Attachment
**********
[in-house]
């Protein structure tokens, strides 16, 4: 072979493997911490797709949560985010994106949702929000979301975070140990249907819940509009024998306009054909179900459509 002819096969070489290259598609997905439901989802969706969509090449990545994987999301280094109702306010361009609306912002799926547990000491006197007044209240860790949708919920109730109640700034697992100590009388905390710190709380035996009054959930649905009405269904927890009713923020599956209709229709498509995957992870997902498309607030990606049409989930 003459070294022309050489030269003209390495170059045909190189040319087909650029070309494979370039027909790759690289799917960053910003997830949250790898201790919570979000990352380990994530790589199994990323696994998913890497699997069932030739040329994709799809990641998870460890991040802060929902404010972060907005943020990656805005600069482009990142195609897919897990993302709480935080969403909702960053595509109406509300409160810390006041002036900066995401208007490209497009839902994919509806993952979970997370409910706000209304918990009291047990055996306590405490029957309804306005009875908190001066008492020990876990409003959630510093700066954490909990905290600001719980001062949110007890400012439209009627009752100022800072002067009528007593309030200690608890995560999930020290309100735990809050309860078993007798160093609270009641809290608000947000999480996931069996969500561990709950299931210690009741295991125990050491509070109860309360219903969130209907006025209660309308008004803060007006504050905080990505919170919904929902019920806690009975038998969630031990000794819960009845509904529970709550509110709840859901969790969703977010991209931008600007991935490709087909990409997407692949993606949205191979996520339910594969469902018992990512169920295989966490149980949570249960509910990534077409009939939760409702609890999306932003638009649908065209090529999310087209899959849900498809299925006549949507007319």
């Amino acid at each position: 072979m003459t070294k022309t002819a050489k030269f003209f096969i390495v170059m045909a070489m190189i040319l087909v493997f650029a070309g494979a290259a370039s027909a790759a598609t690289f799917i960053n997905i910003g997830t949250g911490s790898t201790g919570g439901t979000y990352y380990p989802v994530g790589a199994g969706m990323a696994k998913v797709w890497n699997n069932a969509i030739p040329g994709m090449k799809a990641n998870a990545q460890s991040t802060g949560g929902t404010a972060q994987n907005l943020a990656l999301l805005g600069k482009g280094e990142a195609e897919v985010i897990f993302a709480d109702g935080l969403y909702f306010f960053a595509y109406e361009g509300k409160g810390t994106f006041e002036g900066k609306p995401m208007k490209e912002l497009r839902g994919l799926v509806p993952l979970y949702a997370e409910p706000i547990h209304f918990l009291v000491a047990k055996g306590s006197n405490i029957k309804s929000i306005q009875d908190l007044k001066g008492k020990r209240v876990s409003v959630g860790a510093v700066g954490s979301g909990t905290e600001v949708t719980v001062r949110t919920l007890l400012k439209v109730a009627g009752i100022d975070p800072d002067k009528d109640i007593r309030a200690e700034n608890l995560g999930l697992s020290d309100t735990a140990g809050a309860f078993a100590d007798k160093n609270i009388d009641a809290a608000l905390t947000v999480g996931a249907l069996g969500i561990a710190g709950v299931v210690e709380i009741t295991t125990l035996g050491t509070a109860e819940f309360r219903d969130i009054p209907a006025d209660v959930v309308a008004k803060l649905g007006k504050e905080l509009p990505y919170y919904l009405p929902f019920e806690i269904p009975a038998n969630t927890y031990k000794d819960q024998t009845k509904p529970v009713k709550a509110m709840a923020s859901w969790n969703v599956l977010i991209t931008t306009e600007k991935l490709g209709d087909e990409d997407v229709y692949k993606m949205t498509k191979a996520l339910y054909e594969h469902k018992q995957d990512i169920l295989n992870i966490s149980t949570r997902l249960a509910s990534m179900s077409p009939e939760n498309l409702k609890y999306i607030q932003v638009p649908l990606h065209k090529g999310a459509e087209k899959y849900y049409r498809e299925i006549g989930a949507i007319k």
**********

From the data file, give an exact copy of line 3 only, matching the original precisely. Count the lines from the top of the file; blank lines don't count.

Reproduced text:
């Amino acid at each position: 072979m003459t070294k022309t002819a050489k030269f003209f096969i390495v170059m045909a070489m190189i040319l087909v493997f650029a070309g494979a290259a370039s027909a790759a598609t690289f799917i960053n997905i910003g997830t949250g911490s790898t201790g919570g439901t979000y990352y380990p989802v994530g790589a199994g969706m990323a696994k998913v797709w890497n699997n069932a969509i030739p040329g994709m090449k799809a990641n998870a990545q460890s991040t802060g949560g929902t404010a972060q994987n907005l943020a990656l999301l805005g600069k482009g280094e990142a195609e897919v985010i897990f993302a709480d109702g935080l969403y909702f306010f960053a595509y109406e361009g509300k409160g810390t994106f006041e002036g900066k609306p995401m208007k490209e912002l497009r839902g994919l799926v509806p993952l979970y949702a997370e409910p706000i547990h209304f918990l009291v000491a047990k055996g306590s006197n405490i029957k309804s929000i306005q009875d908190l007044k001066g008492k020990r209240v876990s409003v959630g860790a510093v700066g954490s979301g909990t905290e600001v949708t719980v001062r949110t919920l007890l400012k439209v109730a009627g009752i100022d975070p800072d002067k009528d109640i007593r309030a200690e700034n608890l995560g999930l697992s020290d309100t735990a140990g809050a309860f078993a100590d007798k160093n609270i009388d009641a809290a608000l905390t947000v999480g996931a249907l069996g969500i561990a710190g709950v299931v210690e709380i009741t295991t125990l035996g050491t509070a109860e819940f309360r219903d969130i009054p209907a006025d209660v959930v309308a008004k803060l649905g007006k504050e905080l509009p990505y919170y919904l009405p929902f019920e806690i269904p009975a038998n969630t927890y031990k000794d819960q024998t009845k509904p529970v009713k709550a509110m709840a923020s859901w969790n969703v599956l977010i991209t931008t306009e600007k991935l490709g209709d087909e990409d997407v229709y692949k993606m949205t498509k191979a996520l339910y054909e594969h469902k018992q995957d990512i169920l295989n992870i966490s149980t949570r997902l249960a509910s990534m179900s077409p009939e939760n498309l409702k609890y999306i607030q932003v638009p649908l990606h065209k090529g999310a459509e087209k899959y849900y049409r498809e299925i006549g989930a949507i007319k």